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Why our birds, bees and wildlife are dying
EXCERPT: Pointing at the EMR noise pollution in our environment
US and German scientists have shown that oscillating magnetic fields disrupt the magnetic orientation behaviour of migratory birds (Ritz T et al. ‘Resonance effects indicate a radical-pair mechanism for avian magnetic compass’, Nature 2004, May 13, Vol 429, p. 177). Migratory birds are known to use the geomagnetic field as a source of compass information and there are two competing hypotheses for the primary process underlying the avian magnetic compass, one involving magnetite, the other a magnetically sensitive, chemical reaction (see links below).
The researchers found that robins were disoriented when exposed to a vertically aligned, broadband (0.1-10 MHz) or a single-frequency (7-MHz) field in addition to the geomagnetic field. In the 7-MHz oscillating field, this effect depended on the angle between the oscillating and the geomagnetic fields. The birds exhibited seasonally appropriate, migratory orientation when the oscillating field was parallel to the geomagnetic field, but were disoriented when it was presented at a 24- or 48-degree angle.
The authors state that their results are consistent with a resonance effect on singlet-triplet transitions and suggest a magnetic compass based on a radical-pair mechanism. They comment:
‘The magnetic compass of birds is light-dependent and exhibits strong lateralization with input coming primarily from the right eye. However, the primary biophysical process underlying this compass remains unexplained. Magnetite, as well as biochemical radical-pair reactions have been hypothesized to mediate sensitivity to Earth-strength, magnetic fields through fundamentally different physical mechanisms.’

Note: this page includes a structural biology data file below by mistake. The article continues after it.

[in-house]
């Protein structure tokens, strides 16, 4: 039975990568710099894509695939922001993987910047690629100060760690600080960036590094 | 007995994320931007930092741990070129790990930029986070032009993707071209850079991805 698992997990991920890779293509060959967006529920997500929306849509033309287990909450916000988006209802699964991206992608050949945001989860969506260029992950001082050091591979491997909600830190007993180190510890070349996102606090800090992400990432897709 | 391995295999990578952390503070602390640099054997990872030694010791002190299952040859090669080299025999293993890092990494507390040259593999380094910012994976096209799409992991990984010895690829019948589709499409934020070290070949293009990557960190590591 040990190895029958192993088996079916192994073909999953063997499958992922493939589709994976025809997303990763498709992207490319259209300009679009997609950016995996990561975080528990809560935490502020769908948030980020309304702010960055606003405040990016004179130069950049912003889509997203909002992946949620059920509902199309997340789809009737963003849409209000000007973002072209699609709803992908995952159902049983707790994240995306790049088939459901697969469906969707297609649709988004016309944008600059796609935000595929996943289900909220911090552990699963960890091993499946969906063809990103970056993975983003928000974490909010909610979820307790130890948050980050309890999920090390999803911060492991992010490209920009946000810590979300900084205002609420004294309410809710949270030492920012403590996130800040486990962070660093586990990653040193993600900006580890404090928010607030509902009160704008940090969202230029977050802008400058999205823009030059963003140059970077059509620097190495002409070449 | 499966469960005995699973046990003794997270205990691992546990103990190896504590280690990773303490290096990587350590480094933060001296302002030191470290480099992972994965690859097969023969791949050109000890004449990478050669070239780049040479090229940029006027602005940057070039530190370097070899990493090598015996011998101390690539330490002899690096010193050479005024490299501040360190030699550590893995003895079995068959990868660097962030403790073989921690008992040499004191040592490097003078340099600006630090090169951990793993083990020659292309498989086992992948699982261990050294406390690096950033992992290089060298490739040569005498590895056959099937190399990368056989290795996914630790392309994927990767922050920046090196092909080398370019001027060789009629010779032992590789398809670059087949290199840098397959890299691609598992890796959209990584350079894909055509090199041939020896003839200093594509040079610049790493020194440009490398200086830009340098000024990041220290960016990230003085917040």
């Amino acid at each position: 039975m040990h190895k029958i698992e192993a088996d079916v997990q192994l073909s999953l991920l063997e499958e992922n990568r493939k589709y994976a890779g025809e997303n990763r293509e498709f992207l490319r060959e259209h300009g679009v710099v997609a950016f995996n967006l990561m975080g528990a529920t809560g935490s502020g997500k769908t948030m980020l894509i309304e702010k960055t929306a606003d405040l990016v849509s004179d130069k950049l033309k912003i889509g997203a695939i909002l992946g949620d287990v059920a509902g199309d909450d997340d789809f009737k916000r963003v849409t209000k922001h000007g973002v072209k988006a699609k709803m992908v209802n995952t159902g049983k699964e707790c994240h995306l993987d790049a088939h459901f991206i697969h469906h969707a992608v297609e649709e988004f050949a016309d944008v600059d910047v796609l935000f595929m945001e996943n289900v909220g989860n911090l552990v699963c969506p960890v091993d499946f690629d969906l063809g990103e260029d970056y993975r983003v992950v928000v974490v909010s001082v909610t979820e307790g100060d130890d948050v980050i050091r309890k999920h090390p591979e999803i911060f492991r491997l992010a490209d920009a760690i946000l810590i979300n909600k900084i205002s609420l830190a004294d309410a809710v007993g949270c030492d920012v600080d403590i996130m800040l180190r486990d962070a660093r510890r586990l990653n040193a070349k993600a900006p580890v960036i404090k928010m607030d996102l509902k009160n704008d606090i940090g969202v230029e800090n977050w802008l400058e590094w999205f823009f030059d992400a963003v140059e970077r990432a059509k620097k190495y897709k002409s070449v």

In the magnetite-based mechanism, magnetic fields exert mechanical forces. In the radical-pair mechanism, the magnetic field alters the dynamics of transitions between spin states, after the creation of a radical pair through a light-induced electron transfer. These transitions in turn affect reaction rates and products. Although in most radical-pair reactions the effects of Earth-strength magnetic fields are masked by a living system’s background ‘noise’, model calculations show that such effects can be amplified beyond the level of background ‘noise’ in specialized, radical-pair receptor systems.
Alasdair Philips (Powerwatch) comments:
‘The support for a possible mechanism is interesting. However, medium- and short-wave frequencies have been used since the 1930s with little evidence of any effect on bird behaviour. But since the mobile phone networks went up there have been increasing reports of birds, especially homing pigeons, getting lost. Research now needs to look at the effects of base station signals, particularly in view of the disorientating effects of EMR ‘noise’ reported in this study.’